Saturday, December 19, 2020

Hagedorn's False Whine

Brian Hagedorn, the Government Man playing judge, whines that Trump's suit would 'disenfranchise' all the Wisconsin voters who--following the advice of the W.E.C.--signed their walk-in absentee vote requests and subsequently voted.

So, says Brian the Government Man, because the bad-nasty people at W.E.C. told them to do wrong, why should the voters be blamed when that 'blame' takes away their vote??

Because, Brian--the W.E.C.'s "license to fraud" ALSO disenfranchises most of the voters in the State of Wisconsin who showed up on Election Day to vote in person.

But those voters..........the election-day voters.........they didn't earn the sympathy of Brian, the Government Man.

Pffffffffffft, said Brian.


Anonymous said...

Hagerdon is right.

See, the problem is not him, but Trump's lawyers.

“The Trump legal team does not seem to have identified any kind of global litigation strategy that has any prospect of changing the outcome of the election, and all of the court filings to date underscore that — as do all of the court rulings that have been issued to date,” said Robert Kelner, a Republican lawyer who chairs the election and political law practice group at Covington & Burling, an international law firm based in Washington.

Part of the problem is that Trump’s approach has been backward: Declare crimes first, then look for proof afterward.

Again and again, the president or his allies said they’d found evidence that would stun the public and swing the election.

But, when Trump and his team revealed that evidence, it often was far less than they had promised. A “dead” voter turned out to be alive. “Thousands” of problematic ballots turned out to be one. Election-changing problems turned out to involve a few dozen, or a few hundred, ballots.

Dad29 said...

Oh, right. The WaPo.

The very first "real-life" scene presented by the UCLA egghead was a shaded lie. Describing a Trump lawyer's side-skaddle re the 'number of observers' in a room, the lawyer acknowledge there were more than one. OK......

But the "ethics prof" forgets to mention that the observer(s) were also a GREAT DISTANCE AWAY from being able to "observe," which was the whole objective.

Yes, lawyers shade stuff. So does the WaPo and the "ethics" clown they hired.

Anonymous said...

Yes, the WaPo.

Since I'm in the Christmas spirit, I'll give you a lesson.

Upon self-reflection on how we as humans conduct themselves, especially if we are searching for a particular avenue to convince others that there is but one specific way of behaving, we delude ourselves into believing we have found the ultimate answer. But that response is run roughshod by our own confirmation biases. Stated another way, we must be wary of how fundamental attribution error affects our analysis of the human condition.

Now, while it makes perfect sense to categorize humans in your schema, the way by which how the categorization is employed becomes nonsensical. What ends up inevitably occurring is you conveniently and neatly arranging your ideological proponents and opponents into these compartments. The end result? A self-fulfilling prophecy and “evidence” your distinctions is entirely accurate. While people may TEND to be rational or impulsive, one must carefully take into account the situation and context of that behavior, as well as their own prejudices. Again, you are being prone to situational and dispositional attributions, considering that rationality and impulsivity runs on a continuum.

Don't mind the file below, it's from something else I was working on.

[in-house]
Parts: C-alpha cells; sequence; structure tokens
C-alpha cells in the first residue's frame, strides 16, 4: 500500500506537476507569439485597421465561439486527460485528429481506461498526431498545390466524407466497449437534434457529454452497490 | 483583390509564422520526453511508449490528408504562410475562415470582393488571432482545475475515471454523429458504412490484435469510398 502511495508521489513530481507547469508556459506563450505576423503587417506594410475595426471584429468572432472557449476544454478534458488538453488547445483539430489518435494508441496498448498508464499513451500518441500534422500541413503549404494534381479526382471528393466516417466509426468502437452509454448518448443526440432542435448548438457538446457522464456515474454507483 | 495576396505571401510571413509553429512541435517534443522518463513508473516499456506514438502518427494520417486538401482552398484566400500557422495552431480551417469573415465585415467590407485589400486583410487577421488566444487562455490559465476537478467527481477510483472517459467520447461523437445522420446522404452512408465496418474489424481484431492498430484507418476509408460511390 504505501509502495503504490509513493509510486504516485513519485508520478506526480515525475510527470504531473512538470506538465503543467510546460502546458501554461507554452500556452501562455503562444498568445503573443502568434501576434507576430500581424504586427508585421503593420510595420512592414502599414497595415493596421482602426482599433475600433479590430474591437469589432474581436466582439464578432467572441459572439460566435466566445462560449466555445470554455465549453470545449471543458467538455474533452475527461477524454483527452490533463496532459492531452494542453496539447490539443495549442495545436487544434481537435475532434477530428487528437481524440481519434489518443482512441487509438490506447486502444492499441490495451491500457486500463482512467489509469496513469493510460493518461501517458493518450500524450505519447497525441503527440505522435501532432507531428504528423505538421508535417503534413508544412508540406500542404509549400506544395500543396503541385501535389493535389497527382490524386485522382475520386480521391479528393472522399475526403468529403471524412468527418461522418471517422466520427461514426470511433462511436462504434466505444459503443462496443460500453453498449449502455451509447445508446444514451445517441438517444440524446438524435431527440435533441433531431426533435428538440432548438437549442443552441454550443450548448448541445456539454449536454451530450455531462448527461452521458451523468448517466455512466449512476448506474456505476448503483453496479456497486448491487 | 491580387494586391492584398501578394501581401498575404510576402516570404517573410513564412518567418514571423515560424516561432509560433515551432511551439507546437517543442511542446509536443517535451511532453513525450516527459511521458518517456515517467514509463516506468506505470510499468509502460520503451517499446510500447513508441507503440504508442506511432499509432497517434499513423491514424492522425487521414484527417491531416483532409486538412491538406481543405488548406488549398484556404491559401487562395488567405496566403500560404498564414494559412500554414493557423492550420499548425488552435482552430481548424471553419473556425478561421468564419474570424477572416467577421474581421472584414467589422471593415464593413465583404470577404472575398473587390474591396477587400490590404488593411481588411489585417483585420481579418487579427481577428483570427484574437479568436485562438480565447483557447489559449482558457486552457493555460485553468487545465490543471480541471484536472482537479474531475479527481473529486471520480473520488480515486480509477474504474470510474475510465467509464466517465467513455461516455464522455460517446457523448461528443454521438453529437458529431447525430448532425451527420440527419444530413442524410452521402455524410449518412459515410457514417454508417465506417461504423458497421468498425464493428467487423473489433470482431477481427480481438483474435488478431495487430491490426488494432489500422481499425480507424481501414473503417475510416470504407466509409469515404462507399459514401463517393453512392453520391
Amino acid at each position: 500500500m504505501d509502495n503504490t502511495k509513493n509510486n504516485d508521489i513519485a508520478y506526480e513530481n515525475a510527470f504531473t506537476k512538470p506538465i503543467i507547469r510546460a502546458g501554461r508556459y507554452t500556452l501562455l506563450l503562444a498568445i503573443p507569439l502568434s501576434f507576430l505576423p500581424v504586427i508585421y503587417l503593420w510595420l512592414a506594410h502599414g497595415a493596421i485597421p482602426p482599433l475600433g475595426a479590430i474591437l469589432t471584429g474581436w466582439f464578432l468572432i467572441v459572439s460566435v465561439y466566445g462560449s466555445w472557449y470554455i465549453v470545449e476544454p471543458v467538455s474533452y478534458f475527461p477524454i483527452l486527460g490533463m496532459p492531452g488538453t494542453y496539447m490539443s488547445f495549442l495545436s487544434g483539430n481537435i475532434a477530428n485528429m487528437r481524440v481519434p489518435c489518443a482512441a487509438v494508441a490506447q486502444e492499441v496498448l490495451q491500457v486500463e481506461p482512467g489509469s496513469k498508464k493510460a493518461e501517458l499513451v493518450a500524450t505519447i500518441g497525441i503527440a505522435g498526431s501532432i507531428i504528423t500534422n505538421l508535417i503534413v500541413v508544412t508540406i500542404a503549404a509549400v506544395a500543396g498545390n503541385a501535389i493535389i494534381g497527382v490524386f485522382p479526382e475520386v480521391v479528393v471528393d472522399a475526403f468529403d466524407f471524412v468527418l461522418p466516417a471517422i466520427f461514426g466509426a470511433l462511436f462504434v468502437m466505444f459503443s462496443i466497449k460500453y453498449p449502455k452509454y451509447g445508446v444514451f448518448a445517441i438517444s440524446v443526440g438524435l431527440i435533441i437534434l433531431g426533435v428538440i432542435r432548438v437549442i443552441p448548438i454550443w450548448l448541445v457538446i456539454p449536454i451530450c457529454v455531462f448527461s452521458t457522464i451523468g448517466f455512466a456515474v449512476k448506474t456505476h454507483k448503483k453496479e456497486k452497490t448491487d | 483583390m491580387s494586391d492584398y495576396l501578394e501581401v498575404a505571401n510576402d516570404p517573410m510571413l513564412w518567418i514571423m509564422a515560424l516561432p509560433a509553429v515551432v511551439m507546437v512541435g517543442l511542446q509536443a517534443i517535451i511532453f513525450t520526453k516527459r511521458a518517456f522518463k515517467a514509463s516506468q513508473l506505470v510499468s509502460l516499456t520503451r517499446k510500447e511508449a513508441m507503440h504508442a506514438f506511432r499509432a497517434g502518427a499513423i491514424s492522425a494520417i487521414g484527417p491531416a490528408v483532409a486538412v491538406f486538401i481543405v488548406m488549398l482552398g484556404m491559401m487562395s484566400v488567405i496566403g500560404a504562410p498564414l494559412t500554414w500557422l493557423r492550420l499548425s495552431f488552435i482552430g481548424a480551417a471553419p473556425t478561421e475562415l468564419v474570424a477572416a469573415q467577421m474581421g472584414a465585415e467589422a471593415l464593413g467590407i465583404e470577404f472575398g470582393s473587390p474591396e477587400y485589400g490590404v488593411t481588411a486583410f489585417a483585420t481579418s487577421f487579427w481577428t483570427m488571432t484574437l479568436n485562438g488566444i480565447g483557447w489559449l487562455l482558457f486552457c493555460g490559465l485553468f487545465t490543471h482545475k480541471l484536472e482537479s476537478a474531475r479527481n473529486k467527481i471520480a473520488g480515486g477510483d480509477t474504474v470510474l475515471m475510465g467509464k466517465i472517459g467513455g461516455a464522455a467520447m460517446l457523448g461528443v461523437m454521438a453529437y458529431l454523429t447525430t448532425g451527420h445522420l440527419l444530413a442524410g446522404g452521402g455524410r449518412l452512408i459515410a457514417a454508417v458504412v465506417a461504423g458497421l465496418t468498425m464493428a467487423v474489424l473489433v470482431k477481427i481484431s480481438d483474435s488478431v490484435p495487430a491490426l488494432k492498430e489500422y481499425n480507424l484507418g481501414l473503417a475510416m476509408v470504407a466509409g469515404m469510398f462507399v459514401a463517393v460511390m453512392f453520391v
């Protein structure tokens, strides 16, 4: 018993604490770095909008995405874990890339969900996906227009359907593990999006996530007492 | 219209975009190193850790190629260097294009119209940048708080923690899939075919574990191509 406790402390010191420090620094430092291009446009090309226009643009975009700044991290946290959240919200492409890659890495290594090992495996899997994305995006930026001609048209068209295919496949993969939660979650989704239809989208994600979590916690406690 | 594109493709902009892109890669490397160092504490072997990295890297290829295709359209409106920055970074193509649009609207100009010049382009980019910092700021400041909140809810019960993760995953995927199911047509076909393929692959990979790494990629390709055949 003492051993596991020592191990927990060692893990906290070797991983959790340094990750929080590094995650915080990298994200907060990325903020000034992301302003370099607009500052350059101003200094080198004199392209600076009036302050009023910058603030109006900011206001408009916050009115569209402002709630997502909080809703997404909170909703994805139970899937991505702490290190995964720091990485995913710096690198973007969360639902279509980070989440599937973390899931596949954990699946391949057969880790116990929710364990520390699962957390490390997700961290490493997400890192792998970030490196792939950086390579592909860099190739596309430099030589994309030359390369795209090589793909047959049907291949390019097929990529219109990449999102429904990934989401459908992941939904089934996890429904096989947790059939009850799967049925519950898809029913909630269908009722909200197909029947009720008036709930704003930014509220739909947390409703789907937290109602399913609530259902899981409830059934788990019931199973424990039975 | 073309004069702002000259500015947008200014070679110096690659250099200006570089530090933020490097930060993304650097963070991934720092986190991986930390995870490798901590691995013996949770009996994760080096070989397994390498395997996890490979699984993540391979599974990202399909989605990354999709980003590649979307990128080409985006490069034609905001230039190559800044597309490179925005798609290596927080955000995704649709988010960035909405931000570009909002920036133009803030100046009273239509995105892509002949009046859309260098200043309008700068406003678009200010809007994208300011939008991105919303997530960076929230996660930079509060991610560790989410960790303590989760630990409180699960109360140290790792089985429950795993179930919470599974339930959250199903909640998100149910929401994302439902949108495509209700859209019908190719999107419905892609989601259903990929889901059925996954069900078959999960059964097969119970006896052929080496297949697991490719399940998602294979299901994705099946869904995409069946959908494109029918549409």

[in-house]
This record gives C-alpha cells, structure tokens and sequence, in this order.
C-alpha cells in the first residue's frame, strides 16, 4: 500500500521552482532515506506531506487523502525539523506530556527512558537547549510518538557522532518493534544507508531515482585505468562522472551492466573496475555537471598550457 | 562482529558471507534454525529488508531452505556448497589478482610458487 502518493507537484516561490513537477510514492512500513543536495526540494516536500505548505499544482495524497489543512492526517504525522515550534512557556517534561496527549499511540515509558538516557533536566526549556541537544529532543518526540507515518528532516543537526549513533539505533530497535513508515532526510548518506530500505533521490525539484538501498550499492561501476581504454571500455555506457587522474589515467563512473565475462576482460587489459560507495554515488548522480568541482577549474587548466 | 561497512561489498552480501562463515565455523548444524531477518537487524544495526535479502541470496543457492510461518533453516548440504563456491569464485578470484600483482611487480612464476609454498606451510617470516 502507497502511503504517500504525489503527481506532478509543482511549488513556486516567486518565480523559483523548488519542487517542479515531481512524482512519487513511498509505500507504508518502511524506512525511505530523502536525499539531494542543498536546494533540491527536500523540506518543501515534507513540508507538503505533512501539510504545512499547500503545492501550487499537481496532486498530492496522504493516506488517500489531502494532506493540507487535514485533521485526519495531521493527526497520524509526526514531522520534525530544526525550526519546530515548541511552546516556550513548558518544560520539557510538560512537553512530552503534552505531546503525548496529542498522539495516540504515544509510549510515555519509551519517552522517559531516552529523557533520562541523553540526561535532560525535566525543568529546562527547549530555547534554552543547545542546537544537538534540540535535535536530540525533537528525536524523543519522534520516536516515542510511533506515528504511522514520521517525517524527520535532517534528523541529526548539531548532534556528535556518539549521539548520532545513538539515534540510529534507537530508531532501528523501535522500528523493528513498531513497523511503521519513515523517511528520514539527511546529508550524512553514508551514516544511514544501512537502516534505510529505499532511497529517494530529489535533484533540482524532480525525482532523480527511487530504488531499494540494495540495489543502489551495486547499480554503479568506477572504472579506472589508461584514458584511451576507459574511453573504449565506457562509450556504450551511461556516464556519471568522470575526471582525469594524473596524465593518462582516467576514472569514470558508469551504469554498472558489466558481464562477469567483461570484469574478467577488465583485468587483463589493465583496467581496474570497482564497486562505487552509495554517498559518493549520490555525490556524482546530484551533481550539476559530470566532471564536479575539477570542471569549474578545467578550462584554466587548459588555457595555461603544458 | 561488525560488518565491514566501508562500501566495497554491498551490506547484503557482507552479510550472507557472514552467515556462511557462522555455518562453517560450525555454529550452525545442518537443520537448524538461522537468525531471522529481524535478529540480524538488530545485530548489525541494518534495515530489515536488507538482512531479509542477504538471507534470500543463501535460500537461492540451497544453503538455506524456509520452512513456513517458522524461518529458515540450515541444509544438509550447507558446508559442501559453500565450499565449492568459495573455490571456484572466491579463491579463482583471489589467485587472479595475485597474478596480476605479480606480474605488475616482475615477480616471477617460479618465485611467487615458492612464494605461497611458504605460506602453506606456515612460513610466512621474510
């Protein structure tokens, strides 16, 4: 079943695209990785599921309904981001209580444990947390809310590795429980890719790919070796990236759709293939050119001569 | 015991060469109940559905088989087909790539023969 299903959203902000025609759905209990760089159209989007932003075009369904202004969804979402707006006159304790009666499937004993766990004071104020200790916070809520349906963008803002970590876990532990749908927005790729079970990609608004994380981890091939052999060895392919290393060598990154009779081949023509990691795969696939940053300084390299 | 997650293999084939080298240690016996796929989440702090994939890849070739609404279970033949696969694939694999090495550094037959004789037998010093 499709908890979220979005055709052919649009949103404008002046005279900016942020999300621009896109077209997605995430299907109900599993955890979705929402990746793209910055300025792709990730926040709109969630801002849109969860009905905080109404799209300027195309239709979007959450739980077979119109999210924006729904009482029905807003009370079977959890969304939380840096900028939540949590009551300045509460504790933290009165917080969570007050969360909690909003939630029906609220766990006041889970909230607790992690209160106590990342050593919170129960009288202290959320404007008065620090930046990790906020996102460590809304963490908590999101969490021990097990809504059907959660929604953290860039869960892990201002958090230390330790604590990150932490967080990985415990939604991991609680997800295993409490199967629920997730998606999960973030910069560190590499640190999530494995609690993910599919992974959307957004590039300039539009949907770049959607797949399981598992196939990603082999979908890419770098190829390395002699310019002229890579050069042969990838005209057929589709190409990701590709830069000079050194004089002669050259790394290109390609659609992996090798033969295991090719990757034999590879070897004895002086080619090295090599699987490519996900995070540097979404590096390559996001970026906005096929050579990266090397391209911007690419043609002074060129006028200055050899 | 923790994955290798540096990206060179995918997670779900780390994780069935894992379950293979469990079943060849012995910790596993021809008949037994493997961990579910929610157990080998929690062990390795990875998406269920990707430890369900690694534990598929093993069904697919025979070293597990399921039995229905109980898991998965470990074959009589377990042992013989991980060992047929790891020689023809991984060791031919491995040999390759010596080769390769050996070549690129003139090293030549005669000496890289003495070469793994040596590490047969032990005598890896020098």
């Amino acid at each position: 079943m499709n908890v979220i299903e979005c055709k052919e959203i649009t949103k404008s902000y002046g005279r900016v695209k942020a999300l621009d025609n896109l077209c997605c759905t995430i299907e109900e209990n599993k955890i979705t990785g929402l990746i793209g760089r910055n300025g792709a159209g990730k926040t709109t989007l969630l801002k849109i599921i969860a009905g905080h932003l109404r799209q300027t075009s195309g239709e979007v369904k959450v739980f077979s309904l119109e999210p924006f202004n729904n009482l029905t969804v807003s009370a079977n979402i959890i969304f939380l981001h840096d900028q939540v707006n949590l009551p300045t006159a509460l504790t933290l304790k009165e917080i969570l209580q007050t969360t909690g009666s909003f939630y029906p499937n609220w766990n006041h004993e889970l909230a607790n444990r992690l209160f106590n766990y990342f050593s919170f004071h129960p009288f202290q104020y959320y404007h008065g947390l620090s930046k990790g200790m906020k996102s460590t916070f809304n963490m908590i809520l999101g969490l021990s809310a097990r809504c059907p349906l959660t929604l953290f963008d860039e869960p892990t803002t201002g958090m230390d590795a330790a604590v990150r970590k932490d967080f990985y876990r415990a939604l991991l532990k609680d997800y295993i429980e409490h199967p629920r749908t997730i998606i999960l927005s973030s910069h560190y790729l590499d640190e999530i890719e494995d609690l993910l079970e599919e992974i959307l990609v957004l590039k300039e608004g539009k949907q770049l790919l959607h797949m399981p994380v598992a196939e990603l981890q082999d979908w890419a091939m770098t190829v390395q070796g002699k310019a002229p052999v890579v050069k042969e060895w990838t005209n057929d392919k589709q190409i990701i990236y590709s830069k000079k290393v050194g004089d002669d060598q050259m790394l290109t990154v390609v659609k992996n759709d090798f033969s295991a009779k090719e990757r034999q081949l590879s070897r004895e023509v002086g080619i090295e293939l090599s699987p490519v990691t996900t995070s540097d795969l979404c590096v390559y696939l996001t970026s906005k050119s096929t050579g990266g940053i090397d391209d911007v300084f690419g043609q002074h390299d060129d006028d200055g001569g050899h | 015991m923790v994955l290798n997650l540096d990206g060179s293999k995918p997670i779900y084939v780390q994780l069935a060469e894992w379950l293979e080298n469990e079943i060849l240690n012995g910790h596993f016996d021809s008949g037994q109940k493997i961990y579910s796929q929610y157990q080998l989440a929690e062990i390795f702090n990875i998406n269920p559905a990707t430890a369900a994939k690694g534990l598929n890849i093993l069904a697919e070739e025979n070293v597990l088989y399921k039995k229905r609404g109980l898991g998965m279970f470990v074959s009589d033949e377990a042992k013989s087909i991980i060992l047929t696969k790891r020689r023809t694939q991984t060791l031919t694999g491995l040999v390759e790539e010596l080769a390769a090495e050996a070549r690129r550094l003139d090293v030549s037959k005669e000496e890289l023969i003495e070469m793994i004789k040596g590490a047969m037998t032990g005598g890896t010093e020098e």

Indeed, when confronted with conflicting evidence that challenges one’s world view, there is self-denial and convoluted arguments by the Alt Right, which you fit to a T. Be mindful that in a series of studies from 2005 and 2016, researchers at the University of Michigan found that when misinformed people, particularly political partisans, were exposed to corrected facts in news stories, they rarely changed their minds. In fact, they often became even more strongly set in their beliefs. “The general idea is that it’s absolutely threatening to admit you’re wrong,” says political scientist Brendan Nyhan, the lead researcher on the Michigan study. The phenomenon — known as “backfire” — is “a natural defense mechanism to avoid that cognitive dissonance”.

"GREAT DISTANCE AWAY from being able to "observe," which was the whole objective."

I didn't realize within feet of someone is a "great distance away" in your world. That is odd. The reality is that Republican observers and his own team members were in close proximity and directly monitoring, per state and local law, where ballots were being processed, as well as there were several battleground states that set up Live Streams with different camera angles to show the process.

When pressed in open court by judges, Trump's lawyers did not submit the type of evidence of widespread voter fraud that would necessitate hundreds of thousands of ballots to be invalidated.

Trump lost, friend.

Dad29 said...

Dave, old man, your moralizing is really disgusting. Don't you have a school board to save, or something?

By the way, you're not paid by the word here. The Jesuits would give you a "D" for your blatherous excess.

Trump won. Theft-by-Fraud is not "winning." It's theft-by-fraud, no matter what some Intellectualoid wants to call it.

Dad29 said...

were in close proximity

Ever try to match signatures from six feet?

Trump won.

Anonymous said...

They did legitimately match signatures. Tens of millions of them.

Trump lost, my Christian friend.